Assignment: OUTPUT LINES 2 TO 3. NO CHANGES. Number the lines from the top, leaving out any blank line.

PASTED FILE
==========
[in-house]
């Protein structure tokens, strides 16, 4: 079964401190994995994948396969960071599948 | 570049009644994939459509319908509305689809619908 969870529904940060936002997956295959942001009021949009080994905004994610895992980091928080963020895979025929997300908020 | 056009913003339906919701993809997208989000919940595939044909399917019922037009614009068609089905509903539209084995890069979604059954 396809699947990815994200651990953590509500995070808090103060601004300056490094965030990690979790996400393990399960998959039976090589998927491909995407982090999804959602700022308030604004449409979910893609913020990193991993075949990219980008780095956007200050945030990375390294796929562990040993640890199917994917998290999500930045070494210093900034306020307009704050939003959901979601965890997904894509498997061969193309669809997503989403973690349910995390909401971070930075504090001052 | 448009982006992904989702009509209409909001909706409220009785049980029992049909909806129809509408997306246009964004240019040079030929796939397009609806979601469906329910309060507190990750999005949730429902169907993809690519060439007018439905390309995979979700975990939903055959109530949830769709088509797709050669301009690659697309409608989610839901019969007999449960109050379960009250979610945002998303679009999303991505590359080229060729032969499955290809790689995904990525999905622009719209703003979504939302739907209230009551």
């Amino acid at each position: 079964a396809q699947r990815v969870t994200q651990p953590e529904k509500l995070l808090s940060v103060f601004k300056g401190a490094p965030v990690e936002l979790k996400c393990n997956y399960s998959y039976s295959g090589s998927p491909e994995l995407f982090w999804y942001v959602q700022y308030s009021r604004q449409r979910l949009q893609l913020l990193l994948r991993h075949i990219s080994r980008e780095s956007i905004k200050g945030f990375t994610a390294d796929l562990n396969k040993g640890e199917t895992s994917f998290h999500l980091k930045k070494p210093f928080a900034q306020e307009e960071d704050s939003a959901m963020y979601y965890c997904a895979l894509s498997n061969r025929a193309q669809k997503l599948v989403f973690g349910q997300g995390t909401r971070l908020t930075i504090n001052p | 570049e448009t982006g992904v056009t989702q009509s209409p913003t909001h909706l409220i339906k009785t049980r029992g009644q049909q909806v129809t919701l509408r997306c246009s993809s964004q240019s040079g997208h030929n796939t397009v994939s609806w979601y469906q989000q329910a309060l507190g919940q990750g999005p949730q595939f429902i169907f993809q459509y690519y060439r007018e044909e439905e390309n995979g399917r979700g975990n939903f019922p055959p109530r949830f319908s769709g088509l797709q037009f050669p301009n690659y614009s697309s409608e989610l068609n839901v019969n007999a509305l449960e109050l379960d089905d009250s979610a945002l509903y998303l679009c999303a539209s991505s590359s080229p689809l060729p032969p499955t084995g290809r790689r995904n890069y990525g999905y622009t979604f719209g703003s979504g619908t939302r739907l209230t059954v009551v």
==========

């Protein structure tokens, strides 16, 4: 079964401190994995994948396969960071599948 | 570049009644994939459509319908509305689809619908 969870529904940060936002997956295959942001009021949009080994905004994610895992980091928080963020895979025929997300908020 | 056009913003339906919701993809997208989000919940595939044909399917019922037009614009068609089905509903539209084995890069979604059954 396809699947990815994200651990953590509500995070808090103060601004300056490094965030990690979790996400393990399960998959039976090589998927491909995407982090999804959602700022308030604004449409979910893609913020990193991993075949990219980008780095956007200050945030990375390294796929562990040993640890199917994917998290999500930045070494210093900034306020307009704050939003959901979601965890997904894509498997061969193309669809997503989403973690349910995390909401971070930075504090001052 | 448009982006992904989702009509209409909001909706409220009785049980029992049909909806129809509408997306246009964004240019040079030929796939397009609806979601469906329910309060507190990750999005949730429902169907993809690519060439007018439905390309995979979700975990939903055959109530949830769709088509797709050669301009690659697309409608989610839901019969007999449960109050379960009250979610945002998303679009999303991505590359080229060729032969499955290809790689995904990525999905622009719209703003979504939302739907209230009551």
């Amino acid at each position: 079964a396809q699947r990815v969870t994200q651990p953590e529904k509500l995070l808090s940060v103060f601004k300056g401190a490094p965030v990690e936002l979790k996400c393990n997956y399960s998959y039976s295959g090589s998927p491909e994995l995407f982090w999804y942001v959602q700022y308030s009021r604004q449409r979910l949009q893609l913020l990193l994948r991993h075949i990219s080994r980008e780095s956007i905004k200050g945030f990375t994610a390294d796929l562990n396969k040993g640890e199917t895992s994917f998290h999500l980091k930045k070494p210093f928080a900034q306020e307009e960071d704050s939003a959901m963020y979601y965890c997904a895979l894509s498997n061969r025929a193309q669809k997503l599948v989403f973690g349910q997300g995390t909401r971070l908020t930075i504090n001052p | 570049e448009t982006g992904v056009t989702q009509s209409p913003t909001h909706l409220i339906k009785t049980r029992g009644q049909q909806v129809t919701l509408r997306c246009s993809s964004q240019s040079g997208h030929n796939t397009v994939s609806w979601y469906q989000q329910a309060l507190g919940q990750g999005p949730q595939f429902i169907f993809q459509y690519y060439r007018e044909e439905e390309n995979g399917r979700g975990n939903f019922p055959p109530r949830f319908s769709g088509l797709q037009f050669p301009n690659y614009s697309s409608e989610l068609n839901v019969n007999a509305l449960e109050l379960d089905d009250s979610a945002l509903y998303l679009c999303a539209s991505s590359s080229p689809l060729p032969p499955t084995g290809r790689r995904n890069y990525g999905y622009t979604f719209g703003s979504g619908t939302r739907l209230t059954v009551v």